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April 2005 - Posts

Unable to generate code for a value of type... Can you tell what's wrong?

I recently got this error when trying to run a WebControl that had a property that is a collection of objects that have a property that uses a type converter to convert its string persistence format to its real type (still following me?). Here's what the persisted format looks like:

<sample:CallbackProxy runat=server ID="AddProxy" EventTriggerID="AddButton" ClientEventName="onclick">
 
<Parameters>
   
<sample:CallbackParameter ControlID="Number1" ClientType="integer" />
 
</Parameters>
</sample:CallbackProxy>

Here's what the ClientType property declaration looks like:

[TypeConverter(typeof(ClientTypeConverter))]
public IClientType ClientType {

This error is very puzzling because if you debug into the type converter, everything seems to be working fine: the string in the persisted format gets correctly converted into an IClientType. The error is difficult to track because it doesn't happen technically at run-time but just before that, at parse-time. To find out what's wrong, you've got to attach a debugger to the web server and break on exceptions. It's quite surprising to see that the problem is not with the type converter converting from string, but converting from IClientType to InstanceDescriptor.

Why is the parser trying to do that with our type?

The parser's job is to construct C# or VB source code for a procedural version of your declarative aspx file. Once it's done, the page is a program that constructs the control tree and sets control properties. To do that efficiently, type-converting from string is out of the question because that would have an unacceptable performance hit every time the page runs. What the parser does is get a much more efficient way to get the right instance from each property type. It does have an instance that it got by type-converting from string (which is okay: parsing happens only once), but it can get some factory code (the InstanceDescriptor). In essence, it's asking the type convertor "how do I get code that will recreate this instance at run-time". That's what the InstanceDescriptor does. You build that InstanceDescriptor usually from a ConstructorInfo, but it can also be some static member's MemberInfo (some kind static factory is typically what you're looking for here if a constructor is impractical).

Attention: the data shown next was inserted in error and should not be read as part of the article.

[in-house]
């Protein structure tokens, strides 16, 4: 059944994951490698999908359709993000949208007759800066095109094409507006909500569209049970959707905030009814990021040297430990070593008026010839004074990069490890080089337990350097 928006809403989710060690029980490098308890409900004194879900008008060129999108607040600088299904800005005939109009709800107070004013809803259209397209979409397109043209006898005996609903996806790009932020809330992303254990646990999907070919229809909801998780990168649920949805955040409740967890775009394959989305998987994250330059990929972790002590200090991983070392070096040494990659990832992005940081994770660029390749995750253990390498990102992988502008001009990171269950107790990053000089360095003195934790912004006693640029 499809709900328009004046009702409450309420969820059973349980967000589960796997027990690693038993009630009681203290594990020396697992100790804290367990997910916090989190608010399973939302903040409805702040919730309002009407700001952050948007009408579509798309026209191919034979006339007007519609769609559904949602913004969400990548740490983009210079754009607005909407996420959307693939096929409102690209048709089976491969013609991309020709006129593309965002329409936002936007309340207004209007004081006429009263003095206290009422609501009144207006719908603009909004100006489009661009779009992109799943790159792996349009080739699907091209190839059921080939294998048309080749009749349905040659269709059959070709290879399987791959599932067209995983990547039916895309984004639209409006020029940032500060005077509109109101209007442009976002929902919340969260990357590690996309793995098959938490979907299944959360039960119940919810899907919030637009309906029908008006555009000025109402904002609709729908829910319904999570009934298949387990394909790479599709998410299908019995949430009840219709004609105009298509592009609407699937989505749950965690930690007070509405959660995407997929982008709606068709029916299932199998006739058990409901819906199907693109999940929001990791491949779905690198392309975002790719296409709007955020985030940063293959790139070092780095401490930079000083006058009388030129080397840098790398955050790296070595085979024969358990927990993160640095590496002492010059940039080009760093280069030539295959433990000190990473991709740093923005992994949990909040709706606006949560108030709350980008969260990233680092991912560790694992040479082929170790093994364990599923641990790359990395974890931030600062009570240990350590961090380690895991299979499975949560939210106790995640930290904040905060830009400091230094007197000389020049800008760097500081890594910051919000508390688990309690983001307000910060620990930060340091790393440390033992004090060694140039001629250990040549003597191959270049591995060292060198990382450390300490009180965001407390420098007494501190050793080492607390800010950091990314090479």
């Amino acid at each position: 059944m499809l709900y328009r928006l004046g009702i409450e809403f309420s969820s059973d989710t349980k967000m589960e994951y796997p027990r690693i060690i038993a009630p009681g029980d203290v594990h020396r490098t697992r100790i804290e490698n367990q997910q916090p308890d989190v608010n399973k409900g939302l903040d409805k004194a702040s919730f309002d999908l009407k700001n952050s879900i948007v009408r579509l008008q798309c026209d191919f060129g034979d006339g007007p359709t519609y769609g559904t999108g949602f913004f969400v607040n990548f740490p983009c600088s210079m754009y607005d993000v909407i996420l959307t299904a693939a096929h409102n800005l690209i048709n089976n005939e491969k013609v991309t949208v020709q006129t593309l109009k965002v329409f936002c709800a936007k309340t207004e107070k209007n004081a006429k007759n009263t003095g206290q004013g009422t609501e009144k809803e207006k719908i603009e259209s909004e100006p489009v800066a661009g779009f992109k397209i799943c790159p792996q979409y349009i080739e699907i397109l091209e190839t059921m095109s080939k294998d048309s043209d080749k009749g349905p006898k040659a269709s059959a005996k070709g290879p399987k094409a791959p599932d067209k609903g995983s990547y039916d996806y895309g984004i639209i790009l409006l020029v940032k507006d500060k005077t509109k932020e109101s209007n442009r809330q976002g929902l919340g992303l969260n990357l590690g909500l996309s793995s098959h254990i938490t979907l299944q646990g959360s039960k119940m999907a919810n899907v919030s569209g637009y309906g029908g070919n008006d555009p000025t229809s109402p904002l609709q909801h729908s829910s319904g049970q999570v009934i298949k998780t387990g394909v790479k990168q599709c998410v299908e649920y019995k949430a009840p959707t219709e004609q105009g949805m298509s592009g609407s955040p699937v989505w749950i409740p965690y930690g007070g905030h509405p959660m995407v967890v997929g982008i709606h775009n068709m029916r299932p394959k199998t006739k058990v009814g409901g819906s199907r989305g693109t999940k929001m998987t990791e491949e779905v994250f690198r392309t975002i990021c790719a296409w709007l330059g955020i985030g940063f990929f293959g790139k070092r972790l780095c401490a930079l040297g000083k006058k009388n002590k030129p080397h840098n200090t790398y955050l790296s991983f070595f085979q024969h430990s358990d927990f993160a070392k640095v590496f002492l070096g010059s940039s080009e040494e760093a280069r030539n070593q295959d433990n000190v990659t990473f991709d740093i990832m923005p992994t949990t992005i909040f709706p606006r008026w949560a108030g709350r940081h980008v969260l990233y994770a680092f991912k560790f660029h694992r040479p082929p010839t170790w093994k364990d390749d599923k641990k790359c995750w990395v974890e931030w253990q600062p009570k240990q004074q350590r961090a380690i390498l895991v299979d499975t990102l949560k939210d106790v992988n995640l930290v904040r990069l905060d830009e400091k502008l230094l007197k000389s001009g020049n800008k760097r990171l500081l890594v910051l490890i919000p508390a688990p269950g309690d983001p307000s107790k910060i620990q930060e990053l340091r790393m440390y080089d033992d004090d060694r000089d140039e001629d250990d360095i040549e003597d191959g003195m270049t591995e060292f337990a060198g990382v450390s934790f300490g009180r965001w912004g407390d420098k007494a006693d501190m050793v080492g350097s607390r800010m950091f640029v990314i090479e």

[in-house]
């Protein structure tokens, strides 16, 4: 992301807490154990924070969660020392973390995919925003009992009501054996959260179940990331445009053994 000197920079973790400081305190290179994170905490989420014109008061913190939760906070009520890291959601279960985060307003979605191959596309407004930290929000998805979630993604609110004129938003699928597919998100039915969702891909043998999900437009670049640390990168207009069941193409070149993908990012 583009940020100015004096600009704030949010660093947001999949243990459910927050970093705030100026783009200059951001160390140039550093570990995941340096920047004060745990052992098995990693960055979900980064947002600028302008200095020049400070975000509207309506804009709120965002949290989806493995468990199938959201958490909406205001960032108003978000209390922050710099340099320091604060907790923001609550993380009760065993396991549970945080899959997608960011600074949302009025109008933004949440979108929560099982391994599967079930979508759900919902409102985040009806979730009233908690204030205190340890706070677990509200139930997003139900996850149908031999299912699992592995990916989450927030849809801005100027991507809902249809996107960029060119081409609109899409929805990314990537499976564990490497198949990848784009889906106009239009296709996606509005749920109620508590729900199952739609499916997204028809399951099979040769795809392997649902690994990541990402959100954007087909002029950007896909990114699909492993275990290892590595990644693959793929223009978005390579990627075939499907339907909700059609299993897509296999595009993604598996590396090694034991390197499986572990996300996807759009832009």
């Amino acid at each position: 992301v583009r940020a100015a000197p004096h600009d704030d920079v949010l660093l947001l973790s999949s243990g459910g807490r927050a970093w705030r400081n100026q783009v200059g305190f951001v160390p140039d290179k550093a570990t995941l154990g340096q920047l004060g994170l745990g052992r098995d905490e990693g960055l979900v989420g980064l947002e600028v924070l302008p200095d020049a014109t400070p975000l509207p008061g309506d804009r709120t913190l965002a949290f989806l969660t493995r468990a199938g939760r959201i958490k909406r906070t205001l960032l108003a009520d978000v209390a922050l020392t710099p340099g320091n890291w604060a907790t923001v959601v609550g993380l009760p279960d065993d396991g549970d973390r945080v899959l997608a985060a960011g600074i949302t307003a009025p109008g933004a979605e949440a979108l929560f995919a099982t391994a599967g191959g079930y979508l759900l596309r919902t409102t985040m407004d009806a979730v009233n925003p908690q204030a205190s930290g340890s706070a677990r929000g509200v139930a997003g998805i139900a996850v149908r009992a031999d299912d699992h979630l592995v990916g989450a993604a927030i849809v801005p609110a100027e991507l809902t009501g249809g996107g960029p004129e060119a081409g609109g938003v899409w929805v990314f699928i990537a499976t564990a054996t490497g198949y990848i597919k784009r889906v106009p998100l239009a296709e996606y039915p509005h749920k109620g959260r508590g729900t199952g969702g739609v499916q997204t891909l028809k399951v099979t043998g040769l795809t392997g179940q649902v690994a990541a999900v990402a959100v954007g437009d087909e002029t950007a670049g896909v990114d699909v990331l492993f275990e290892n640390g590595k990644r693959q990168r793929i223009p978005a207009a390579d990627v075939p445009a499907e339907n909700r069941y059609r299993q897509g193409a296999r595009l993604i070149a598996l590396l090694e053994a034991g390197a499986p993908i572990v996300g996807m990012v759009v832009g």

In our case, the type convertor must be able to convert from and to string, but also to InstanceDescriptor. Here, we're building the InstanceConvertor from the parameterless constructor of the concrete type of the instance:

if (destinationType == typeof(InstanceDescriptor)) {
 
return new InstanceDescriptor(valueType.GetConstructor(new Type[] { }), new object[] { });
}

Once it has this information, the parser is able to CodeGen something like this:

CallbackParameter1.ClientType = new IntegerClientType();

which is exactly what you would write if you were writing the page procedurally.

Fun with callbacks, Part 2: The RefreshPanel

ASP.NET 2.0 makes it easier to develop Web applications that do out-of band calls, as we saw in the previous post. But one thing I noticed is that most applications will really just want to refresh and update some part of the page without touching the rest of it. In this case, the second client-side script, the one that receives the results from the callback and updates the page is always the same, something like element.innerHTML = response;.

So I wrote this little control that inherits from Panel and just adds the necessary refresh features. What makes it different from the usual panel is that it of course implements ICallbackEventHandler so that it can handle callback events, but it also implements ICallbackContainer so that it is easy to get a client-side refresh event reference from it. ICallbackContainer only has one method, GetCallbackScript, which returns a callback script for a button control (this can be null) and a string event argument.